Article
Social scientists have recognized the importance of age-period-cohort (APC) models for half a century, but have spent much of this time mired in debates about the feasibility of APC methods. Recently, a new class of APC methods based on modern statistical knowledge has emerged, offering potential solutions. In 2009, Reither, Hauser and Yang used one of these new methods – hierarchical APC (HAPC) modeling – to study how birth cohorts may have contributed to the U.S. obesity epidemic. They found that recent birth cohorts experience higher odds of obesity than their predecessors, but that ubiquitous period-based changes are primarily responsible for the rising prevalence of obesity. Although these findings have been replicated elsewhere, recent commentaries by Bell and Jones call them into question – along with the new class of APC methods. Specifically, Bell and Jones claim that new APC methods do not adequately address model identification and suggest that “solid theory” is often sufficient to remove one of the three temporal dimensions from empirical consideration. They also present a series of simulation models that purportedly show how the HAPC models estimated by Reither et al. (2009) could have produced misleading results. However, these simulation models rest on assumptions that there were no period effects, and associations between period and cohort variables and the outcome were perfectly linear. Those are conditions under which APC models should never be used. Under more tenable assumptions, our own simulations show that HAPC methods perform well, both in recovering the main findings presented by Reither et al. (2009) and the results reported by Bell and Jones. We also respond to critiques about model identification and theoretically-imposed constraints, finding little pragmatic support for such arguments. We conclude by encouraging social scientists to move beyond the debates of the 1970s and toward a deeper appreciation for modern APC methodologies.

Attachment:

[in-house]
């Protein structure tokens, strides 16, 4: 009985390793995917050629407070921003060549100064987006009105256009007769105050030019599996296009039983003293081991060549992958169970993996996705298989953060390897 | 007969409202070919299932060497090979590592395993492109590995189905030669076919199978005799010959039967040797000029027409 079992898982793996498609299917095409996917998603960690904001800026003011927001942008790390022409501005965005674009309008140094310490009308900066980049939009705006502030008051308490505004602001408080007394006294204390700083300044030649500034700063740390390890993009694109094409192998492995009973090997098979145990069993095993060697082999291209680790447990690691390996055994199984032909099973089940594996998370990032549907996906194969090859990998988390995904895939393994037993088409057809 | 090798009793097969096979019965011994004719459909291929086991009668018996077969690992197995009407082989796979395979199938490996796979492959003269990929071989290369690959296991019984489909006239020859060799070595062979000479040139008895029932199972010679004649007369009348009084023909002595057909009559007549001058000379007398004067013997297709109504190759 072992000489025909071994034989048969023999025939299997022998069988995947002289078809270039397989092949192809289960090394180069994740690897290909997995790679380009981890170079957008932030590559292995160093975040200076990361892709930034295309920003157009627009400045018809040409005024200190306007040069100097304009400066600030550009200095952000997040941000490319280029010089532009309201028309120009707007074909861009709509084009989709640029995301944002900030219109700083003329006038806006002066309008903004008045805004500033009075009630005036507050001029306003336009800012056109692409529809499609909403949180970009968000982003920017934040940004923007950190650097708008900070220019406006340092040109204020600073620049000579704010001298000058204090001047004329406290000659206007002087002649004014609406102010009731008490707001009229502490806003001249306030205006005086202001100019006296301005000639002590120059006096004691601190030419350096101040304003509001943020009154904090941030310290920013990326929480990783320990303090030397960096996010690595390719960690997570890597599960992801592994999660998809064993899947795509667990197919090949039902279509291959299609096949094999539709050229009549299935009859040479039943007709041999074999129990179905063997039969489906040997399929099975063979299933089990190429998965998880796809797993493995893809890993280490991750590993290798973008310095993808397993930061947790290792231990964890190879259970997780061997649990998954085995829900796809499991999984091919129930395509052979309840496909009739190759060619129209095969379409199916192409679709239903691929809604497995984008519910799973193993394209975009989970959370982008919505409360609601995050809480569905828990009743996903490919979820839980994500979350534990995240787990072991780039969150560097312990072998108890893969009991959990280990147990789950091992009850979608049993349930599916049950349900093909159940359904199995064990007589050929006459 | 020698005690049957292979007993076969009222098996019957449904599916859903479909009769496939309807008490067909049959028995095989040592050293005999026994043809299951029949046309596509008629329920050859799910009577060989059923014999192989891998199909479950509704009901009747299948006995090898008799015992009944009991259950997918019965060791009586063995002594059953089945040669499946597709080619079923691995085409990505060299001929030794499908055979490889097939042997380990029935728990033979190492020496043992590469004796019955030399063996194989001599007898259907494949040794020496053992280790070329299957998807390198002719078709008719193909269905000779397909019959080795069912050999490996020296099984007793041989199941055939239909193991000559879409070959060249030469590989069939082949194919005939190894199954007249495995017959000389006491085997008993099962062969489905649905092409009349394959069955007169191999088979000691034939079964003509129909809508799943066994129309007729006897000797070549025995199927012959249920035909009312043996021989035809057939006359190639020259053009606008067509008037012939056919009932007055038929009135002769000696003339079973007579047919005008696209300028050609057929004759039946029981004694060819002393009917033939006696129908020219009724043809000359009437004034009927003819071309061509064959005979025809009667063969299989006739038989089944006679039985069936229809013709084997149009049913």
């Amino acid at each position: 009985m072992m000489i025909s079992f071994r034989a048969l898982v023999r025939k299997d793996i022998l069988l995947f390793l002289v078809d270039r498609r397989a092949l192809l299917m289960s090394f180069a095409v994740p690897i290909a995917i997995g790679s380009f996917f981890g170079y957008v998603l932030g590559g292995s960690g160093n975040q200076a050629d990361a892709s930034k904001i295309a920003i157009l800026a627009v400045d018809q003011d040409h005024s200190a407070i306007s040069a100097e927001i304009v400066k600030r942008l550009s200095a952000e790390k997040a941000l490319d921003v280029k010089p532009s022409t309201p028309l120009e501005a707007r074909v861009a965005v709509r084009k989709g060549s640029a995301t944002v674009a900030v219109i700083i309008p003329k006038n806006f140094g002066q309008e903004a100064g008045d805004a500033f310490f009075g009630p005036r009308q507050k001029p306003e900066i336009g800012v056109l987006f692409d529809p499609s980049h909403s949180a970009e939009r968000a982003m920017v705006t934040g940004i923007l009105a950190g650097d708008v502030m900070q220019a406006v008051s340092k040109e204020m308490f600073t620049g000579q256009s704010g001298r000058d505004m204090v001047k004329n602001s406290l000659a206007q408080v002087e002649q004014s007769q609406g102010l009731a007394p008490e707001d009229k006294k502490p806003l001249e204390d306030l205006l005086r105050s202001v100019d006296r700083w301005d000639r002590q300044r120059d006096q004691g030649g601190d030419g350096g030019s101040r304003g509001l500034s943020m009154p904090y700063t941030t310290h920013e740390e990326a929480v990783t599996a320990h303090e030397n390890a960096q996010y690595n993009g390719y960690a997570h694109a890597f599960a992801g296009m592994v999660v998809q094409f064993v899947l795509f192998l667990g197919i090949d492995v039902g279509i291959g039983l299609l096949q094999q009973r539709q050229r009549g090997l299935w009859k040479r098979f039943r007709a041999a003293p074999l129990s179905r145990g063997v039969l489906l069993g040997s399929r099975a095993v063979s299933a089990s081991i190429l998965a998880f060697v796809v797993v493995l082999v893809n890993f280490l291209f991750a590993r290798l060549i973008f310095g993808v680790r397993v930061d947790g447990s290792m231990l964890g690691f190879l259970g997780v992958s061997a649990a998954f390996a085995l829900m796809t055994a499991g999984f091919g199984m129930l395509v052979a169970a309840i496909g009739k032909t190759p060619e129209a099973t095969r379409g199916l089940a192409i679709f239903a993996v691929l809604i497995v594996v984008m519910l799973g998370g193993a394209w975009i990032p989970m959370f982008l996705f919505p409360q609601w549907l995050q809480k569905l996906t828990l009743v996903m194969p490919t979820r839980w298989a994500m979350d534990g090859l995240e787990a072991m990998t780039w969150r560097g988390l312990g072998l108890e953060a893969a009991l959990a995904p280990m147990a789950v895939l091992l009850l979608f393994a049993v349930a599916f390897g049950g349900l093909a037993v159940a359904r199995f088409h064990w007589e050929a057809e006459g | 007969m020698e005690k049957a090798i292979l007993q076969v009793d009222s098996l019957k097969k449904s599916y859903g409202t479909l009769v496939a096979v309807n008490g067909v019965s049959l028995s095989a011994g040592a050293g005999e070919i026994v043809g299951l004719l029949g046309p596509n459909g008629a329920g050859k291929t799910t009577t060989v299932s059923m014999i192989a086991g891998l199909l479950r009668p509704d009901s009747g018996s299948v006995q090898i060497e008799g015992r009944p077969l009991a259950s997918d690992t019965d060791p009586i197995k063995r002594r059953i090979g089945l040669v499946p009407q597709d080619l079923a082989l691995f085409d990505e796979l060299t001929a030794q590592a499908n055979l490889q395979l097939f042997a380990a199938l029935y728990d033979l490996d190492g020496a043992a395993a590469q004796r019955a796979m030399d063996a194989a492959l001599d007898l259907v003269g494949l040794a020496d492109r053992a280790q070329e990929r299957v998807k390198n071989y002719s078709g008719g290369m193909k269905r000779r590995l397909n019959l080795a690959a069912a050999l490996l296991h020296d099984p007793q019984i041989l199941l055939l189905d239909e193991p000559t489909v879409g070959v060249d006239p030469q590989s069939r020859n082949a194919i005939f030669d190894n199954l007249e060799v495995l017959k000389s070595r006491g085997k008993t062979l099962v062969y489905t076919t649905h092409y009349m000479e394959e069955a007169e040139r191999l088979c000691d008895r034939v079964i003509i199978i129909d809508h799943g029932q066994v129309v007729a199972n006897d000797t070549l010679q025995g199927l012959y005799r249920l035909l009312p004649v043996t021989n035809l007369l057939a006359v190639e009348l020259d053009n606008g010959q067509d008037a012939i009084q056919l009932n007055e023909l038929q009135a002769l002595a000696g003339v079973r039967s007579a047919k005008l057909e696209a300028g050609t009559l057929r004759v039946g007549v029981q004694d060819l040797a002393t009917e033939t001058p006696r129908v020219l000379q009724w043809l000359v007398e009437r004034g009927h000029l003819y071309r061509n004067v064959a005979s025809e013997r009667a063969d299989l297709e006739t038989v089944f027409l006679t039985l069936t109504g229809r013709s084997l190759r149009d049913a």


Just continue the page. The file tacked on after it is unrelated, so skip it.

Article
This article explores an important property of the intrinsic estimator that has received no attention in literature: the age, period, and cohort estimates of the intrinsic estimator are not unique but vary with the parameterization and reference categories chosen for these variables. We give a formal proof of the non-uniqueness property for effect coding and dummy variable coding. Using data on female mortality in the United States over the years 1960-1999, we show that the variation in the results obtained for different parameterizations and reference categories is substantial and leads to contradictory conclusions. We conclude that the non-uniqueness property is a new argument for not routinely applying the intrinsic estimator.
Article